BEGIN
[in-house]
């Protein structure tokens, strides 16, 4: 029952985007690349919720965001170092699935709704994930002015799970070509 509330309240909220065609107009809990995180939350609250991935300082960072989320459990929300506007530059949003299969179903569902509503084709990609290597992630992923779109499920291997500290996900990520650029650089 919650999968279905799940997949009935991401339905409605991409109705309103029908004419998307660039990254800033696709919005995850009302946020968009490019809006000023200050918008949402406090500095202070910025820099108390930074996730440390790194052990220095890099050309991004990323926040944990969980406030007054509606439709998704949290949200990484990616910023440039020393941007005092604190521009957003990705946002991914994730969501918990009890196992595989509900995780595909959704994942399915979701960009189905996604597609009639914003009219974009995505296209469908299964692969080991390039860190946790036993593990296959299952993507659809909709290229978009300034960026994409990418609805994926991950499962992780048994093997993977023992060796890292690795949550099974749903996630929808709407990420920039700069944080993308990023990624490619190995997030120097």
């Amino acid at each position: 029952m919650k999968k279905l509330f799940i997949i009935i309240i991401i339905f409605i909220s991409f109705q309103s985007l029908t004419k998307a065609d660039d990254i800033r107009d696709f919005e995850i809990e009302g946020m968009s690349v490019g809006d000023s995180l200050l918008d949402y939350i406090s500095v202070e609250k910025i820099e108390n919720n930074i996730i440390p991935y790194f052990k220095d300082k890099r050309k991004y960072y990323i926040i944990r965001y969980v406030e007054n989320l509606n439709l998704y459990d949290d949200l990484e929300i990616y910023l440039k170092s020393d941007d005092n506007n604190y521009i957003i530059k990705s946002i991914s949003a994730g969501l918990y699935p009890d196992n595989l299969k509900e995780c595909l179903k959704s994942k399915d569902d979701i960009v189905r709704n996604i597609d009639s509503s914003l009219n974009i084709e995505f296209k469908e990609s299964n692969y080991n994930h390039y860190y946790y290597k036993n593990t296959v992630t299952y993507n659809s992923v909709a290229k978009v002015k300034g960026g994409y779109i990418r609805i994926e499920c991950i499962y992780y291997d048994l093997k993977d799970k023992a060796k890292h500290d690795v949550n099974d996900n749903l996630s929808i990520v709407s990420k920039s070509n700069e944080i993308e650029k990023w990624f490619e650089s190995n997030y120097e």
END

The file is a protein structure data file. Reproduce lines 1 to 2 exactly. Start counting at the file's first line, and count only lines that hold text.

[in-house]
């Protein structure tokens, strides 16, 4: 029952985007690349919720965001170092699935709704994930002015799970070509 509330309240909220065609107009809990995180939350609250991935300082960072989320459990929300506007530059949003299969179903569902509503084709990609290597992630992923779109499920291997500290996900990520650029650089 919650999968279905799940997949009935991401339905409605991409109705309103029908004419998307660039990254800033696709919005995850009302946020968009490019809006000023200050918008949402406090500095202070910025820099108390930074996730440390790194052990220095890099050309991004990323926040944990969980406030007054509606439709998704949290949200990484990616910023440039020393941007005092604190521009957003990705946002991914994730969501918990009890196992595989509900995780595909959704994942399915979701960009189905996604597609009639914003009219974009995505296209469908299964692969080991390039860190946790036993593990296959299952993507659809909709290229978009300034960026994409990418609805994926991950499962992780048994093997993977023992060796890292690795949550099974749903996630929808709407990420920039700069944080993308990023990624490619190995997030120097």